A couple of months ago, Ottawa’s Chris Murray wanted help with proposing to his girlfriend, Jennifer Katsuno. He reached out to the lead singer of one of his favourite bands, Arkells to ask for a little help.
“This is definitely a long shot, but nothing ventured, nothing gained,” began Murray’s online message to the band’s frontman, Max Kerman. He then explained that he and Katsuno had been dating for a year and a half, and had originally connected over the Arkells’ track “11:11.” So, he wanted to create a proposal around the song that meant so much to them. He knew Arkells were playing Bluesfest, and wanted to see what could be done.
“Jen and my first major trip away coincided with the release of Arkells’ most recent album, and we listened to it on repeat for almost four days straight,” he said. “The lyrics of the song 11:11 loosely describe how we met, locking eyes at a bar, so we both identified with it.”
The Hamilton band loves to connect with their fans, and Kerman responded to Murray’s message soon after, equally as excited about the idea. They played around with some ideas and finally came up with one that was just the perfect mix between subtle and meaningful.
On Sunday, a couple of hours before Arkells’ Bluesfest set, the couple walked by a bench near the entrance of the Canadian Museum of Nature, an area near their house that they walked every weekend.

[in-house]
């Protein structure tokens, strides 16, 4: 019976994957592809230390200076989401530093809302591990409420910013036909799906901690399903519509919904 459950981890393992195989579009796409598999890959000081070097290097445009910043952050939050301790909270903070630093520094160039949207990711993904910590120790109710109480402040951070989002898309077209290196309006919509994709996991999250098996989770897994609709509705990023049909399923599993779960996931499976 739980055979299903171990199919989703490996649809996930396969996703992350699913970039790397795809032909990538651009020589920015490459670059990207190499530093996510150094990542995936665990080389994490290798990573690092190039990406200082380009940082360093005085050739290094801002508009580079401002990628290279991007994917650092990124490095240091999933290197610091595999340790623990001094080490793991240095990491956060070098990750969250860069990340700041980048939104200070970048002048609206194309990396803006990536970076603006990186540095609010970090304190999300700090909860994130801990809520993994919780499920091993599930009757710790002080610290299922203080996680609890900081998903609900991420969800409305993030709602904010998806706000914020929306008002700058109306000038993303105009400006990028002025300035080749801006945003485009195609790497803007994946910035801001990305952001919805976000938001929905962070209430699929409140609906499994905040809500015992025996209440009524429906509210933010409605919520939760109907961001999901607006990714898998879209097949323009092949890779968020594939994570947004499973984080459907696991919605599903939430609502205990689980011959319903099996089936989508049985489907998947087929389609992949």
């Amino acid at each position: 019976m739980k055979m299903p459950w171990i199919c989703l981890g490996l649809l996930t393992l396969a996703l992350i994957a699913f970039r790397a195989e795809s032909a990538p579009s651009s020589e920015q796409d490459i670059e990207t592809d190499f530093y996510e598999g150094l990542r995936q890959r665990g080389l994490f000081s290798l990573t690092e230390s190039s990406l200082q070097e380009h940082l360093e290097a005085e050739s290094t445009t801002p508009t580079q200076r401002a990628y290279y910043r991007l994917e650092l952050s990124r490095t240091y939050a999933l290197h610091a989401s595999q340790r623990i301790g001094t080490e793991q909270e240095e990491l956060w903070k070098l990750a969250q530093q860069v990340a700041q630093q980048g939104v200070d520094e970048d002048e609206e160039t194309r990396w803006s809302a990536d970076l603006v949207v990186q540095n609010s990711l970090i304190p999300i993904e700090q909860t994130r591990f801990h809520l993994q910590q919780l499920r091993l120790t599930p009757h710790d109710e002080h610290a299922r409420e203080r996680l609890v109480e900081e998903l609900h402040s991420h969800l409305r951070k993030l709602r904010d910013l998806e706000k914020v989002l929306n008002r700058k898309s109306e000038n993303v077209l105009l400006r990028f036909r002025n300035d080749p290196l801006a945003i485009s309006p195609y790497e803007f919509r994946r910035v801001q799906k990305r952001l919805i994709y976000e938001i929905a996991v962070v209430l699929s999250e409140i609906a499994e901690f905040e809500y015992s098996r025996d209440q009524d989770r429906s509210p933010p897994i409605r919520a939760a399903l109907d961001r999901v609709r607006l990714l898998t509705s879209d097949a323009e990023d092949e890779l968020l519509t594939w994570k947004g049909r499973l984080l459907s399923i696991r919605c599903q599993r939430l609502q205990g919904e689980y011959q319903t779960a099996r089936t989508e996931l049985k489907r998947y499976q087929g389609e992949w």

This time though, was different. A busker was sitting on the bench, strumming his guitar to an acoustic rendition of “11:11.” Only it wasn’t a busker – it was Kerman himself.
“She actually thought, because the band itself is really community engaged, that maybe they were doing a social media stunt,” Murray said. “I had to bring her around to the fact that, ‘No no, he’s here for me. He’s done this for us.’”
He kept his proposal short and sweet.
“I told her, ‘Listen, you know I’m longwinded and tend to go get carried away when I’m talking. So I’d rather just let Max and the words say what I need to say.’ She was confused, but then I dropped down, pulled out the ring and asked her to marry me.”
Katsuno, she said, was in such shock that it took her “a good 30 seconds” to respond.
“We both got emotional pretty quickly and started to cry,” she said. “I was quite taken aback, but eventually once I recovered some sort of semblance of myself I said, ‘Of course,’ and we hugged and kissed.”
“For us, for the band, it’s really a touching thing when a couple has one of our songs as their song,” said Kerman. “I like when somebody takes the initiative to try something like that. Because with our band, we’re always taking chances. It never hurts to try or ask.”
As an engagement gift, Kerman also gave Murray and Katsuno backstage passes to hang out with the band, and watch the show from side stage before bringing them front and center to share the news. The band then performed 11:11, the song about two people who meet at a bar and fall in love, changing the woman’s name from “Lonnie” to “Jenny.”
Watch the video of the couple on stage above, and the proposal below from their Instagram.
Congratulations, Jen and Chris!